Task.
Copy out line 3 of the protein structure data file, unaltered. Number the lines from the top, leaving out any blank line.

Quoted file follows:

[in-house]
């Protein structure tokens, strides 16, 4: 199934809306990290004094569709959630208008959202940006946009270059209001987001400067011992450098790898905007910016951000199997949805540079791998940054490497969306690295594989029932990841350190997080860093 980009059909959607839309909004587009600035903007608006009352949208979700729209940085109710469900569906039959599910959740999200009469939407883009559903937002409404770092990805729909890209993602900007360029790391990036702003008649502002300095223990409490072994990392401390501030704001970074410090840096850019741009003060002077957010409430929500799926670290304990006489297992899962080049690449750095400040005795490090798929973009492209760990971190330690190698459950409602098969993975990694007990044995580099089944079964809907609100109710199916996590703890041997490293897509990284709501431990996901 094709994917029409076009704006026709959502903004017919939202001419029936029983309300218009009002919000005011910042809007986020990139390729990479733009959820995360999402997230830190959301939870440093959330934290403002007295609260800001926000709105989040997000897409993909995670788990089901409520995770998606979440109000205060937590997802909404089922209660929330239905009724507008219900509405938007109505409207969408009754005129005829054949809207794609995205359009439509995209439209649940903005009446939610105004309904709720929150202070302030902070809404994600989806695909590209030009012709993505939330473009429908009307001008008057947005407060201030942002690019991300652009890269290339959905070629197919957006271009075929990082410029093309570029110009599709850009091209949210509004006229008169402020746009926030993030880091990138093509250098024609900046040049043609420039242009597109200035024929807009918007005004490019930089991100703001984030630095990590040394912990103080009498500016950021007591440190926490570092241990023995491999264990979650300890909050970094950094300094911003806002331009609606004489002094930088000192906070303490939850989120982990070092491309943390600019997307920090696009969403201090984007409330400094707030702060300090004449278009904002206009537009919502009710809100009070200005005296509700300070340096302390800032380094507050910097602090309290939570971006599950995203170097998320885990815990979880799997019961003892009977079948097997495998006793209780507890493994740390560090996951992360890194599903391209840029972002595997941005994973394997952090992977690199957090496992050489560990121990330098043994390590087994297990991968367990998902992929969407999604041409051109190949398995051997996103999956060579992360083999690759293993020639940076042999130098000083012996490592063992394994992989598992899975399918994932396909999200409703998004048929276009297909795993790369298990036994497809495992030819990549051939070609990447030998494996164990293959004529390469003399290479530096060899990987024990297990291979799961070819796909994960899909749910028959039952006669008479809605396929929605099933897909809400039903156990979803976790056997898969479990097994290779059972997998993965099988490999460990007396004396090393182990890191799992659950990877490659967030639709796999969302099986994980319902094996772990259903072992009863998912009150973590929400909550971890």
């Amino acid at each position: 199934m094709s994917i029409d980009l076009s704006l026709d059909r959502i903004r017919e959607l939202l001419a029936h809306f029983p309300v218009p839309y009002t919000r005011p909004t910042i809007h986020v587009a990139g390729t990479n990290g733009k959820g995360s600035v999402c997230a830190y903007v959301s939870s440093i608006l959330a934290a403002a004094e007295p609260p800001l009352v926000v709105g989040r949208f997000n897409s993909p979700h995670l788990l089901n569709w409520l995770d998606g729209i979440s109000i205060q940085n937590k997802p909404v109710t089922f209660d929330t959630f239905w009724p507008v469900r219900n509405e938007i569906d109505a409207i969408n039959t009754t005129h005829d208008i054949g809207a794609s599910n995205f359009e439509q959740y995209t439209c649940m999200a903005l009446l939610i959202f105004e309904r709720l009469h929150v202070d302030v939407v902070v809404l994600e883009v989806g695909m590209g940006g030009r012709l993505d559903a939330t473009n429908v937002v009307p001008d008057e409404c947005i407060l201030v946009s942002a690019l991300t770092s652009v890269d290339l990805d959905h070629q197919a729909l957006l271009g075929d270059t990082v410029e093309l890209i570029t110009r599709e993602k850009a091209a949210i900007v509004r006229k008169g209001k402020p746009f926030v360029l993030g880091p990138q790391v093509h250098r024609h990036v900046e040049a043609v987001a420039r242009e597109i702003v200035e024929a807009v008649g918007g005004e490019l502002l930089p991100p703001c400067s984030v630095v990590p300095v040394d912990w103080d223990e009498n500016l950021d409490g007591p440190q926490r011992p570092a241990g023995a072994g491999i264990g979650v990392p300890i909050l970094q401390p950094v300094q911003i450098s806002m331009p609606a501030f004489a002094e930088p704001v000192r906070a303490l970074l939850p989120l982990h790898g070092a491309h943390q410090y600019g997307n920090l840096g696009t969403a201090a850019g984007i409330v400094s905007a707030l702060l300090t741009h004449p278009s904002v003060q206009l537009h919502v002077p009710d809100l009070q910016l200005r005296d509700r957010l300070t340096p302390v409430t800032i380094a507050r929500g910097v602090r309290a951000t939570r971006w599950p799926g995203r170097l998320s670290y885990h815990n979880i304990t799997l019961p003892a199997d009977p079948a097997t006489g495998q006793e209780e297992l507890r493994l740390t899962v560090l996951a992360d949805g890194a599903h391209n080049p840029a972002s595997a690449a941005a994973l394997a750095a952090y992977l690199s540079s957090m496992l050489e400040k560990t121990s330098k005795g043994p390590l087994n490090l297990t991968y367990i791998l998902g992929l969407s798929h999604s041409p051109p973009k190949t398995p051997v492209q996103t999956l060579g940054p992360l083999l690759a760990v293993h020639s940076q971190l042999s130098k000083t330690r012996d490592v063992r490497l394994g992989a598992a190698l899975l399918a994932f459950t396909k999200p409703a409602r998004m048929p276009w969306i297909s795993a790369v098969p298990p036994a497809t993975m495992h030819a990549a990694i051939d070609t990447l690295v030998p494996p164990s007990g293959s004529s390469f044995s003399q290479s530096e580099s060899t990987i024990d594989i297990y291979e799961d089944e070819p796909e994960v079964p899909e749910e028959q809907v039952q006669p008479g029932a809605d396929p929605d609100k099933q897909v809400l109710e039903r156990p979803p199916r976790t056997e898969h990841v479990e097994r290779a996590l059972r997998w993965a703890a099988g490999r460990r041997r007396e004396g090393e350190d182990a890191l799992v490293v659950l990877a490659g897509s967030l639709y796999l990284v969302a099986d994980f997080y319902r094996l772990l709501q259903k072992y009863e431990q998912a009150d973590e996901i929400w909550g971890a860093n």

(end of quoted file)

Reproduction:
């Amino acid at each position: 199934m094709s994917i029409d980009l076009s704006l026709d059909r959502i903004r017919e959607l939202l001419a029936h809306f029983p309300v218009p839309y009002t919000r005011p909004t910042i809007h986020v587009a990139g390729t990479n990290g733009k959820g995360s600035v999402c997230a830190y903007v959301s939870s440093i608006l959330a934290a403002a004094e007295p609260p800001l009352v926000v709105g989040r949208f997000n897409s993909p979700h995670l788990l089901n569709w409520l995770d998606g729209i979440s109000i205060q940085n937590k997802p909404v109710t089922f209660d929330t959630f239905w009724p507008v469900r219900n509405e938007i569906d109505a409207i969408n039959t009754t005129h005829d208008i054949g809207a794609s599910n995205f359009e439509q959740y995209t439209c649940m999200a903005l009446l939610i959202f105004e309904r709720l009469h929150v202070d302030v939407v902070v809404l994600e883009v989806g695909m590209g940006g030009r012709l993505d559903a939330t473009n429908v937002v009307p001008d008057e409404c947005i407060l201030v946009s942002a690019l991300t770092s652009v890269d290339l990805d959905h070629q197919a729909l957006l271009g075929d270059t990082v410029e093309l890209i570029t110009r599709e993602k850009a091209a949210i900007v509004r006229k008169g209001k402020p746009f926030v360029l993030g880091p990138q790391v093509h250098r024609h990036v900046e040049a043609v987001a420039r242009e597109i702003v200035e024929a807009v008649g918007g005004e490019l502002l930089p991100p703001c400067s984030v630095v990590p300095v040394d912990w103080d223990e009498n500016l950021d409490g007591p440190q926490r011992p570092a241990g023995a072994g491999i264990g979650v990392p300890i909050l970094q401390p950094v300094q911003i450098s806002m331009p609606a501030f004489a002094e930088p704001v000192r906070a303490l970074l939850p989120l982990h790898g070092a491309h943390q410090y600019g997307n920090l840096g696009t969403a201090a850019g984007i409330v400094s905007a707030l702060l300090t741009h004449p278009s904002v003060q206009l537009h919502v002077p009710d809100l009070q910016l200005r005296d509700r957010l300070t340096p302390v409430t800032i380094a507050r929500g910097v602090r309290a951000t939570r971006w599950p799926g995203r170097l998320s670290y885990h815990n979880i304990t799997l019961p003892a199997d009977p079948a097997t006489g495998q006793e209780e297992l507890r493994l740390t899962v560090l996951a992360d949805g890194a599903h391209n080049p840029a972002s595997a690449a941005a994973l394997a750095a952090y992977l690199s540079s957090m496992l050489e400040k560990t121990s330098k005795g043994p390590l087994n490090l297990t991968y367990i791998l998902g992929l969407s798929h999604s041409p051109p973009k190949t398995p051997v492209q996103t999956l060579g940054p992360l083999l690759a760990v293993h020639s940076q971190l042999s130098k000083t330690r012996d490592v063992r490497l394994g992989a598992a190698l899975l399918a994932f459950t396909k999200p409703a409602r998004m048929p276009w969306i297909s795993a790369v098969p298990p036994a497809t993975m495992h030819a990549a990694i051939d070609t990447l690295v030998p494996p164990s007990g293959s004529s390469f044995s003399q290479s530096e580099s060899t990987i024990d594989i297990y291979e799961d089944e070819p796909e994960v079964p899909e749910e028959q809907v039952q006669p008479g029932a809605d396929p929605d609100k099933q897909v809400l109710e039903r156990p979803p199916r976790t056997e898969h990841v479990e097994r290779a996590l059972r997998w993965a703890a099988g490999r460990r041997r007396e004396g090393e350190d182990a890191l799992v490293v659950l990877a490659g897509s967030l639709y796999l990284v969302a099986d994980f997080y319902r094996l772990l709501q259903k072992y009863e431990q998912a009150d973590e996901i929400w909550g971890a860093n």